It was the conversation the nation had eagerly waited for — but listening through the more than 37 minutes of the Hasina-Khaleda conversation would not inspire much hope for a country desperately looking for political reconciliation.
bdnews24.com has a copy of the audio-tape and can now vouch for its authenticity.
Almost one-third of the conversation involved trading charges over Khaleda’s red telephone which she said had been out of order for a while.
Hasina insisted she had herself called that telephone repeatedly — Khaleda kept insisting it did not ring and doubted how Hasina could hear the ring if it was out of order.
If telephones are out of order, they do give out a false ring — but Khaleda would not relent.
Much of the rest of the conversation centred round charges of promoting terror — state terror or through the party organisation.
“I have lost my hearing after the Aug 21 grenade attack,” Hasina reminded Khaleda that this had happened when she was Prime Minister.
Khaleda charged back — “this grenade attack was your own handiwork”.
And she started attacking the Prime Minister for violence by Chhatra League and Juba League, both affiliates of Awami League.
The few minutes the two leaders could concentrate on the immediate issue of holding polls made it clear Khaleda would not concede her demand for a caretaker, while Hasina insisted on an all-party government.
Hasina kept requesting Khaleda to withdraw the 60-hour strike.
Khaleda kept saying this was not possible and it was too late in the day because she needed to call a meeting of the 18-Party alliance to withdraw the strike.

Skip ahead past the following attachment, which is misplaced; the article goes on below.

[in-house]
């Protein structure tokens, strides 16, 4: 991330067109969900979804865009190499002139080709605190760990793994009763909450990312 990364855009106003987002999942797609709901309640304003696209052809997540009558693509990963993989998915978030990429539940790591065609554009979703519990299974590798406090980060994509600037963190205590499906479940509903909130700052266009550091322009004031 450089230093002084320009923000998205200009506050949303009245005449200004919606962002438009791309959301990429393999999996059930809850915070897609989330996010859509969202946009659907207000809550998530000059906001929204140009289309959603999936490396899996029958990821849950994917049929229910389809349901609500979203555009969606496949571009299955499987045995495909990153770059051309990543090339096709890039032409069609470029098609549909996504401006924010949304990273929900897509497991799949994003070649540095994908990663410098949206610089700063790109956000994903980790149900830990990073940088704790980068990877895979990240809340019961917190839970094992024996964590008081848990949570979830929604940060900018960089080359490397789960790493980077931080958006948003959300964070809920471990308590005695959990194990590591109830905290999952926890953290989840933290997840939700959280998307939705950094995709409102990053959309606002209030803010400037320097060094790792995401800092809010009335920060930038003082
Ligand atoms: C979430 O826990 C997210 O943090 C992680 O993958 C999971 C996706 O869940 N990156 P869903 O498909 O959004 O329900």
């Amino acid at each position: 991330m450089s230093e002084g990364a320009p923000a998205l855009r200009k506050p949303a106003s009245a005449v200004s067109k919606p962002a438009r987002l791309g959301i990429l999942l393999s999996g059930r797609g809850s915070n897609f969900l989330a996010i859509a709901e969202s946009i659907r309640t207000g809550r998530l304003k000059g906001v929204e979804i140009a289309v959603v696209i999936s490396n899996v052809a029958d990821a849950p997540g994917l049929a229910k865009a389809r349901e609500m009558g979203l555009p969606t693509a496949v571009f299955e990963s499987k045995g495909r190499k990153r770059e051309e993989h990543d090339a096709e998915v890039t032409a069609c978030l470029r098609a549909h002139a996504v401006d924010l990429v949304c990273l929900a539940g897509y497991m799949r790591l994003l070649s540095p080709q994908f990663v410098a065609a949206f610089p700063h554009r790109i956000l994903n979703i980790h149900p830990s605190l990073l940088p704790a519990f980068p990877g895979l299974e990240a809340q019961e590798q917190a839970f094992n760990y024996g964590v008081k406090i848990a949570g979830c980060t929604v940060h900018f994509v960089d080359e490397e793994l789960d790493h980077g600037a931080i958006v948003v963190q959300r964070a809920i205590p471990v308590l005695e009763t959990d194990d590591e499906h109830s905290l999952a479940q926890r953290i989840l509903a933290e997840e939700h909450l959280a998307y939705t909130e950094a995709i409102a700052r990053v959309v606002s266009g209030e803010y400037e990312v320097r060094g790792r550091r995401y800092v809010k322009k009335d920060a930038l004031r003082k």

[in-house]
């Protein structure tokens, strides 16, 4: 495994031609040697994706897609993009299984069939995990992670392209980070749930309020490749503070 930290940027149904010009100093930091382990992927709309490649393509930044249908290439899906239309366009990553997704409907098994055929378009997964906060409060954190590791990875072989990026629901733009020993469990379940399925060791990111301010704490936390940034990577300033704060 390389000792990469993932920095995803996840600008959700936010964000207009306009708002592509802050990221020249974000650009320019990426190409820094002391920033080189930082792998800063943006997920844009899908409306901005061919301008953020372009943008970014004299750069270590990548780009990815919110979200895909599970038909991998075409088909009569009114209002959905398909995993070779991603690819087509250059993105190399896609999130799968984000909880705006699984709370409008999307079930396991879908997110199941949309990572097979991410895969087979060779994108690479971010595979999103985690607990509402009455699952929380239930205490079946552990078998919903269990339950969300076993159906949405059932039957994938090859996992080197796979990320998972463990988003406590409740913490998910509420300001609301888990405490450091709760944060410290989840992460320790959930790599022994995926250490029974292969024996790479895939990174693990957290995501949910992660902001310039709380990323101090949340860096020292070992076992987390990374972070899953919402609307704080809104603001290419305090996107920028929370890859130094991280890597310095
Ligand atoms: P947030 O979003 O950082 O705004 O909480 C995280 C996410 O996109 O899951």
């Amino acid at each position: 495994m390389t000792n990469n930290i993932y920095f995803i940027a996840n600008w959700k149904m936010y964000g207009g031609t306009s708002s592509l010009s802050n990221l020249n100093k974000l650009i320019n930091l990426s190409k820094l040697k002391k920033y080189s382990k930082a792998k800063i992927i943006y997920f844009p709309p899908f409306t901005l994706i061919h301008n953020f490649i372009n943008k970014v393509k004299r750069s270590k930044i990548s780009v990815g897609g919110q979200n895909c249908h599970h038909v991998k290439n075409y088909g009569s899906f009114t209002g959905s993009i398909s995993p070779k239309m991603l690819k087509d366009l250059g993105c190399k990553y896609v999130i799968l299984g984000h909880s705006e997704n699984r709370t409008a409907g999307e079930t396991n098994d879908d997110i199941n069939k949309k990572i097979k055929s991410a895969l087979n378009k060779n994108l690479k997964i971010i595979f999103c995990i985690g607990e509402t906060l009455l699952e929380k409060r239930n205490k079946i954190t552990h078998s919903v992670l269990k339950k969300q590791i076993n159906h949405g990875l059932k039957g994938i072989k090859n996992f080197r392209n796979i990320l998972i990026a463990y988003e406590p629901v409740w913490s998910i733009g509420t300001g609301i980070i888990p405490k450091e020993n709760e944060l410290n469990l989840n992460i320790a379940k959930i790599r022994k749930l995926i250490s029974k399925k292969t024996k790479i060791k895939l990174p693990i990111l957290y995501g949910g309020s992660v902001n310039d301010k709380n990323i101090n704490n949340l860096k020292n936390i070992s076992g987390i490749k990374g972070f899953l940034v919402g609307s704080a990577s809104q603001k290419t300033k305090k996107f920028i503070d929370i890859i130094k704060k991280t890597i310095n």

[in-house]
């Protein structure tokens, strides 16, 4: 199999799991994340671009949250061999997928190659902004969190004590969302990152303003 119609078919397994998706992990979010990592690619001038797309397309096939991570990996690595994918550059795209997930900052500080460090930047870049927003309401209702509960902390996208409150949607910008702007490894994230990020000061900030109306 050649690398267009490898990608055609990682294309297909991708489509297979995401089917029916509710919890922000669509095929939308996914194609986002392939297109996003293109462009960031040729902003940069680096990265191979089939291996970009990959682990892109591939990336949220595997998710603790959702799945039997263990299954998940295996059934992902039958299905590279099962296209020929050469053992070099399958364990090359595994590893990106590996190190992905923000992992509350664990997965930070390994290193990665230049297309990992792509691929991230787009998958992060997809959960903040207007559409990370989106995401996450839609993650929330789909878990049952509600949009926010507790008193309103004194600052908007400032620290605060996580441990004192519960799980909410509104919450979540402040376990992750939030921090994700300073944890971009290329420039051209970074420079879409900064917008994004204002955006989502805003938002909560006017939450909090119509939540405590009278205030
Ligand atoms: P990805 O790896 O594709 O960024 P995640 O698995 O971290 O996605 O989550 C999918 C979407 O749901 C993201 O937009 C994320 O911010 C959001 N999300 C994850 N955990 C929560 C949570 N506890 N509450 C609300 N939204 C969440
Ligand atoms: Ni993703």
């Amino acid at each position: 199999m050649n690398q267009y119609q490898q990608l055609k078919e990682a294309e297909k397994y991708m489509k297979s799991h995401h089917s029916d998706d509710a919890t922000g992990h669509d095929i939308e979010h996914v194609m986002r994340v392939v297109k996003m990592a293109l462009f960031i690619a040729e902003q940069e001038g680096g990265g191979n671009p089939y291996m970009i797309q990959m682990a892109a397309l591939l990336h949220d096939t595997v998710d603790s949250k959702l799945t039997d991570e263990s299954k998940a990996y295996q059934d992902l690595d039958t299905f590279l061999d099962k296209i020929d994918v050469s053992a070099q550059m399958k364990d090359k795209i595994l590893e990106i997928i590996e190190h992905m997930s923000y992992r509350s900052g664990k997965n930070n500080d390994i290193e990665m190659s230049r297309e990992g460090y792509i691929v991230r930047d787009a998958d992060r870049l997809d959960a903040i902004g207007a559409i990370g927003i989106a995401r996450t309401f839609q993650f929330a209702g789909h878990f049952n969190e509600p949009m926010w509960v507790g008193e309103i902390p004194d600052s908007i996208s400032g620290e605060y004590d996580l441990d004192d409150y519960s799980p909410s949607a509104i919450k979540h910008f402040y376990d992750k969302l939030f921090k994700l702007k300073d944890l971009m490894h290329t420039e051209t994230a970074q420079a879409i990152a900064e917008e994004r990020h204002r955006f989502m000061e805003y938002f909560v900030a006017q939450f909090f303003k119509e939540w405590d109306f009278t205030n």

“My leaders are all away in the districts to enforce the strike and would not be easy to contact. It is too late for me to call off the strike now,” Khaleda said.
As the Prime Minister kept insisting on withdrawing the strike, Khaleda shot back: “Ok, you agree to discuss the neutral caretaker system for holding polls, I will call off the strike now, right now.”
That was provocation for Hasina.
“Don’t let the proponents of Minus 2 formula back in power, don’t bring back to power the likes of Fakhruddin,” Hasina shot back, referring to the 2007-8 military-backed caretaker government chief Fakhruddin Ahmed.
But Khaleda was unmoved.
“If you agree on caretaker on principle, I will call off the strike right now. Otherwise, you have to wait until our strike is over on Tuesday,” she kept saying.
“Why don’t you agree to an all-party interim body to conduct the polls? Don’t you trust your own people?” Hasina retorted.
“I do trust my people but what I have told you is final — agree to caretaker and I withdraw the strike or wait until Tuesday, after which we can talk,” said Khaleda.
But will a road to reconciliation emerge from any dialogue if it happens after Tuesday, if the two leading ladies stick to their guns the way they did during the telephone conversation?
The answer to that is what Bangladesh is waiting for.
Source: Bd news24